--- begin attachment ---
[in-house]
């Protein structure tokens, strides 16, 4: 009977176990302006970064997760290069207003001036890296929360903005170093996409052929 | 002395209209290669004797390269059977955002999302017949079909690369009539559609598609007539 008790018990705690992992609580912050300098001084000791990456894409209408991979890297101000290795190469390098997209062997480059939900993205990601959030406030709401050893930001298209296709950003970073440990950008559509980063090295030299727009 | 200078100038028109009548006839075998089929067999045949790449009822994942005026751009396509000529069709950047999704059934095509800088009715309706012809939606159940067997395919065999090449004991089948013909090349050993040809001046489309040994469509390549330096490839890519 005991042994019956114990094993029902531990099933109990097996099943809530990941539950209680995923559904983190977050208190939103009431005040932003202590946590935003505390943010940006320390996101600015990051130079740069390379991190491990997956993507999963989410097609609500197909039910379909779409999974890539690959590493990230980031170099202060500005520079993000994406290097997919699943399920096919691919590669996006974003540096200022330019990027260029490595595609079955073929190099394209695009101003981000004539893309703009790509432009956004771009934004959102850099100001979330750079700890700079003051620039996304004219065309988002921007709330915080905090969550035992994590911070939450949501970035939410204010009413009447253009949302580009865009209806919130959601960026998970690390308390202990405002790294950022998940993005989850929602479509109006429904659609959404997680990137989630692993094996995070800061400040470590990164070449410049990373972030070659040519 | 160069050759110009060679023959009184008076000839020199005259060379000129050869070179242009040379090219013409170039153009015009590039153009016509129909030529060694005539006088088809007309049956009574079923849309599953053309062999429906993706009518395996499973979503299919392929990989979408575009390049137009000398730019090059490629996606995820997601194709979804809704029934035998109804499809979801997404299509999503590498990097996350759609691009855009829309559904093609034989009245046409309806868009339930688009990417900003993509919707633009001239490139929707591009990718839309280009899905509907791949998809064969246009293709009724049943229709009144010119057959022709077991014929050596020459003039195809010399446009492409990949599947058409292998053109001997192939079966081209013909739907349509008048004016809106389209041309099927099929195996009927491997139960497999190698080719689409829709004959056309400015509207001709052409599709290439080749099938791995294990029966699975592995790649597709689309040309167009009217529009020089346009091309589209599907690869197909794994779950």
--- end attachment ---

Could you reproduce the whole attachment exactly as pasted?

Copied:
[in-house]
């Protein structure tokens, strides 16, 4: 009977176990302006970064997760290069207003001036890296929360903005170093996409052929 | 002395209209290669004797390269059977955002999302017949079909690369009539559609598609007539 008790018990705690992992609580912050300098001084000791990456894409209408991979890297101000290795190469390098997209062997480059939900993205990601959030406030709401050893930001298209296709950003970073440990950008559509980063090295030299727009 | 200078100038028109009548006839075998089929067999045949790449009822994942005026751009396509000529069709950047999704059934095509800088009715309706012809939606159940067997395919065999090449004991089948013909090349050993040809001046489309040994469509390549330096490839890519 005991042994019956114990094993029902531990099933109990097996099943809530990941539950209680995923559904983190977050208190939103009431005040932003202590946590935003505390943010940006320390996101600015990051130079740069390379991190491990997956993507999963989410097609609500197909039910379909779409999974890539690959590493990230980031170099202060500005520079993000994406290097997919699943399920096919691919590669996006974003540096200022330019990027260029490595595609079955073929190099394209695009101003981000004539893309703009790509432009956004771009934004959102850099100001979330750079700890700079003051620039996304004219065309988002921007709330915080905090969550035992994590911070939450949501970035939410204010009413009447253009949302580009865009209806919130959601960026998970690390308390202990405002790294950022998940993005989850929602479509109006429904659609959404997680990137989630692993094996995070800061400040470590990164070449410049990373972030070659040519 | 160069050759110009060679023959009184008076000839020199005259060379000129050869070179242009040379090219013409170039153009015009590039153009016509129909030529060694005539006088088809007309049956009574079923849309599953053309062999429906993706009518395996499973979503299919392929990989979408575009390049137009000398730019090059490629996606995820997601194709979804809704029934035998109804499809979801997404299509999503590498990097996350759609691009855009829309559904093609034989009245046409309806868009339930688009990417900003993509919707633009001239490139929707591009990718839309280009899905509907791949998809064969246009293709009724049943229709009144010119057959022709077991014929050596020459003039195809010399446009492409990949599947058409292998053109001997192939079966081209013909739907349509008048004016809106389209041309099927099929195996009927491997139960497999190698080719689409829709004959056309400015509207001709052409599709290439080749099938791995294990029966699975592995790649597709689309040309167009009217529009020089346009091309589209599907690869197909794994779950």